A text message may exist just on your phone screen, but its effects are everywhere you look. Here are ten facts about how text messaging is changing the world around you.
1) In 1985, Friedhelm Hillebrand found that most complete sentences and questions ran around 160 characters—a.k.a. the current text-messaging cap. Care to guess this section’s length?
2) Research shows that elementary school students who text are actually better spellers than their students who don’t text.
3) The text message was born in the U.K. on December 3rd, 1992. A software programmer sent “Merry Christmas” to his phone’s mobile device. A personal computer was used since mobile phones didn’t have keyboards at the time.
4) British surgeon David Nott performed a life-saving operation on a teenage boy in the Congo. He had never done the surgery before—few in the world had—but he pulled it off by receiving text message instructions on the procedure from a colleague.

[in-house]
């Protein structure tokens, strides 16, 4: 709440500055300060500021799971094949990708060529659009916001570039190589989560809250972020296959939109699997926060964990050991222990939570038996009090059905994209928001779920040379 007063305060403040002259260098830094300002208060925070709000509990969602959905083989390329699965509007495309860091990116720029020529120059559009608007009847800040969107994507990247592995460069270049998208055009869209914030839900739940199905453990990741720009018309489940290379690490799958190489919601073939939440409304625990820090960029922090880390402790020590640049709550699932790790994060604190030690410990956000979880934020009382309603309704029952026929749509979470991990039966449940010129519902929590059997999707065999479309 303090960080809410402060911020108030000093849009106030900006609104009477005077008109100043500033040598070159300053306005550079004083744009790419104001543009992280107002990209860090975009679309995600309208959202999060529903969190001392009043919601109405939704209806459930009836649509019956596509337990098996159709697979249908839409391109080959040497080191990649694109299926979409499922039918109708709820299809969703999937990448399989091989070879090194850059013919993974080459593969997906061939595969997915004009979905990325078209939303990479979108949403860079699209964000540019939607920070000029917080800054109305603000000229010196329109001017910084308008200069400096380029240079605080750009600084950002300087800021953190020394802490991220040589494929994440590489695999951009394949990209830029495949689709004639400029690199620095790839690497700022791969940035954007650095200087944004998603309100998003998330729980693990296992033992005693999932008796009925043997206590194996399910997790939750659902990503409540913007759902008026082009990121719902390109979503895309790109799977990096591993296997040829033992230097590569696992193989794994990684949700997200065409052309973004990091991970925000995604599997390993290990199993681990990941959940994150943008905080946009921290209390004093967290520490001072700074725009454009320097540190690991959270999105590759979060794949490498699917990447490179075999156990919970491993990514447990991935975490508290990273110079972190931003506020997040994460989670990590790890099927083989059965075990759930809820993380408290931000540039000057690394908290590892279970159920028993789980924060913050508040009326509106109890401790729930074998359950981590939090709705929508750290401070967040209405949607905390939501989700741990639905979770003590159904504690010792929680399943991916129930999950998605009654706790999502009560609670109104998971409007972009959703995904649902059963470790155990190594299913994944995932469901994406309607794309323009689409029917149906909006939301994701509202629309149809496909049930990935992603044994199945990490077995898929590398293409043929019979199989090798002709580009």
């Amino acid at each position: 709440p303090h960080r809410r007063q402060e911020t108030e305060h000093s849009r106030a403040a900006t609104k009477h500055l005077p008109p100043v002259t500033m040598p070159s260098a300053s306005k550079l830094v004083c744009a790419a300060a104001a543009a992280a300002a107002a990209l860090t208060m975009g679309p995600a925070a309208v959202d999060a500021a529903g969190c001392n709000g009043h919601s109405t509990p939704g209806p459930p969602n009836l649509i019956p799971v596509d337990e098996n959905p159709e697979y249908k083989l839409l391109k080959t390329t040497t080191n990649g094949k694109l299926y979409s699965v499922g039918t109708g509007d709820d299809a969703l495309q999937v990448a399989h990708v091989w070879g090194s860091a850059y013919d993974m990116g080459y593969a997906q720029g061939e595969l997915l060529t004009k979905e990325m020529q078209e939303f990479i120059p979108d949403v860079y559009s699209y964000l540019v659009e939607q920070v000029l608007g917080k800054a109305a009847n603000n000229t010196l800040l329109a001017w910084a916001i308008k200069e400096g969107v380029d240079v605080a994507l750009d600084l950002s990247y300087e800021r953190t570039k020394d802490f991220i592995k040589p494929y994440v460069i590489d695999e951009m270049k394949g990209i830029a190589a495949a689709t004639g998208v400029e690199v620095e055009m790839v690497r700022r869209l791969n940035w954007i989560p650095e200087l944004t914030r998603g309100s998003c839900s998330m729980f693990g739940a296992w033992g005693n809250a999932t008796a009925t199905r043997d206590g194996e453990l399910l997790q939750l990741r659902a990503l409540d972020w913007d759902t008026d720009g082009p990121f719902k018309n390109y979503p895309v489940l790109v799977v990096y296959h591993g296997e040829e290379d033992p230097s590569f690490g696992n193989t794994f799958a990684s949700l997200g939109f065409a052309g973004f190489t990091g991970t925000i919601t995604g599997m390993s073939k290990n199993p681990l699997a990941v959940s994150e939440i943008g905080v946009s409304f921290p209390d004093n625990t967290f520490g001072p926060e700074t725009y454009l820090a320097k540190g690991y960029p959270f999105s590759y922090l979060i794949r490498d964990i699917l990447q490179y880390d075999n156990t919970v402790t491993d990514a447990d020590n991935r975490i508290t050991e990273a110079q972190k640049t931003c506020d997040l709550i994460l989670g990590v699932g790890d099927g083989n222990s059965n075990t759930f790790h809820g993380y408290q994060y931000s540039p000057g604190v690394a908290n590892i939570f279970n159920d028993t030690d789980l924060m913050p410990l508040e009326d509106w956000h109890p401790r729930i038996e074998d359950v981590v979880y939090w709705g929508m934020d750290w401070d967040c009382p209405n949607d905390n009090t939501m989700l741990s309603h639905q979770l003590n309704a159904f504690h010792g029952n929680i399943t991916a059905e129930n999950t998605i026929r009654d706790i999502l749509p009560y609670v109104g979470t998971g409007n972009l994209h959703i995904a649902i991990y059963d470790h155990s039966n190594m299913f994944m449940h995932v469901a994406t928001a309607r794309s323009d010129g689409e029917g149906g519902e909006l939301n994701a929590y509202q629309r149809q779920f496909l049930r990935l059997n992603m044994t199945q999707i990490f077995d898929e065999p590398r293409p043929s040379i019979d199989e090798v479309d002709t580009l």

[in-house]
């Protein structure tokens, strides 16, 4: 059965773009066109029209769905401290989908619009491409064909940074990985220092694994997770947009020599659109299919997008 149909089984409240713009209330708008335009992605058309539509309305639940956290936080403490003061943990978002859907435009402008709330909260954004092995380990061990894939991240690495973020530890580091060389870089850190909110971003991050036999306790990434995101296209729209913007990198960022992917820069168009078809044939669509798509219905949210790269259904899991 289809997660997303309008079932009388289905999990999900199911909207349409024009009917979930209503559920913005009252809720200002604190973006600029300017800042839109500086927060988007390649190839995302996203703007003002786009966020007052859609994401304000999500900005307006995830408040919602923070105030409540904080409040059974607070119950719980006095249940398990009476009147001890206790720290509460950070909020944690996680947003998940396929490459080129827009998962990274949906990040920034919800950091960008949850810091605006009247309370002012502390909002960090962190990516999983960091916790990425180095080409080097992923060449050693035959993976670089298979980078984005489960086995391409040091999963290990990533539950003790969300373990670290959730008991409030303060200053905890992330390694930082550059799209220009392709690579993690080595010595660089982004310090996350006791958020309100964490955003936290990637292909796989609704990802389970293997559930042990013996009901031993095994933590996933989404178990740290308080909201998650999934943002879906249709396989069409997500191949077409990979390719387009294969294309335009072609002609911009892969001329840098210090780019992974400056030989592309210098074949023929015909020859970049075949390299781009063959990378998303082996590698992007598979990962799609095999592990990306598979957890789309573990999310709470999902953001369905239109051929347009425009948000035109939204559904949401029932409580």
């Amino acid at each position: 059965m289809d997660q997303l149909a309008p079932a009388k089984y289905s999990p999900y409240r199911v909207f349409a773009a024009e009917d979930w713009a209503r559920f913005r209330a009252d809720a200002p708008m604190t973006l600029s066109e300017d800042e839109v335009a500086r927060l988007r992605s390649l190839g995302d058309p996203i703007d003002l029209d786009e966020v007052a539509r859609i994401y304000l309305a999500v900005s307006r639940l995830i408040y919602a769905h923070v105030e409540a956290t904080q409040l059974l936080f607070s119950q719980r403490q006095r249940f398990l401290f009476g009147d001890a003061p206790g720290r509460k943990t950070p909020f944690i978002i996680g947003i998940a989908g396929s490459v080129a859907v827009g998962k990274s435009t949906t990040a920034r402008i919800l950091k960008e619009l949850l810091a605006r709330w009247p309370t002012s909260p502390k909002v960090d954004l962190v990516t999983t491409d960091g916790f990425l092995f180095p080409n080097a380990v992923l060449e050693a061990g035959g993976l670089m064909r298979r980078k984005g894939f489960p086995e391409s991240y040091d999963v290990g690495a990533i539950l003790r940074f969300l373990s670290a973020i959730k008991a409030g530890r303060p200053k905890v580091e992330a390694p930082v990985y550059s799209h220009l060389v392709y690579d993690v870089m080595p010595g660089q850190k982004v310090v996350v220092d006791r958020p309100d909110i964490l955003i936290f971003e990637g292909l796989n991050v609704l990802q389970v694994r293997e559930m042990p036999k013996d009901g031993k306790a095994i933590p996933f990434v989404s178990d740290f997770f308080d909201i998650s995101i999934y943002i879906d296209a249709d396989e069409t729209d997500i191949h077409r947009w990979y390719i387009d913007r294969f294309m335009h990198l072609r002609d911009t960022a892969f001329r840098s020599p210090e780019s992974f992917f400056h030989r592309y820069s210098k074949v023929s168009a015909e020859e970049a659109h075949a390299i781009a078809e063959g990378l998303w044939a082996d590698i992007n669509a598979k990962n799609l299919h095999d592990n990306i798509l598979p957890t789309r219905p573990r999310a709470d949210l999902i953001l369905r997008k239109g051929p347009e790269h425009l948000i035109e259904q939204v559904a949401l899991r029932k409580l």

5) If you’re curious as to the best time to reach your audience, studies show that the peak hours for text messaging are from 10:30-11:30 P.M.
6) Texting is so popular that among adults aged 26-35 only 1 out of every 10 people would prefer to meet up face-to-face rather than send a text message.
7) The original Nokia phone beep was actually Morse code for “SMS.”
8) 51% of women want a text message instead of a card on special occasions.
9) Tony Blair was the first prime minister to use text messaging to answer voter’s questions. His successor, David Cameron, used to sign off his messages LOL thinking that it meant “Lots of Love.”
10) Teenager Marcel Fernandes Filho recently became the world’s fastest texter by writing this message in 18.19 seconds: “The razor-toothed piranhas of the genera Serrasalmus and Pygocentrus are the most ferocious freshwater fish in the world. In reality they seldom attack a human.”
These are just ten mini-stories from text messaging’s ongoing narrative. In the past twenty years, it has saved many more lives and changed many more places than those listed here. Is your company a part of that story? If not, do they want to be? Email us today at firstname.lastname@example.org!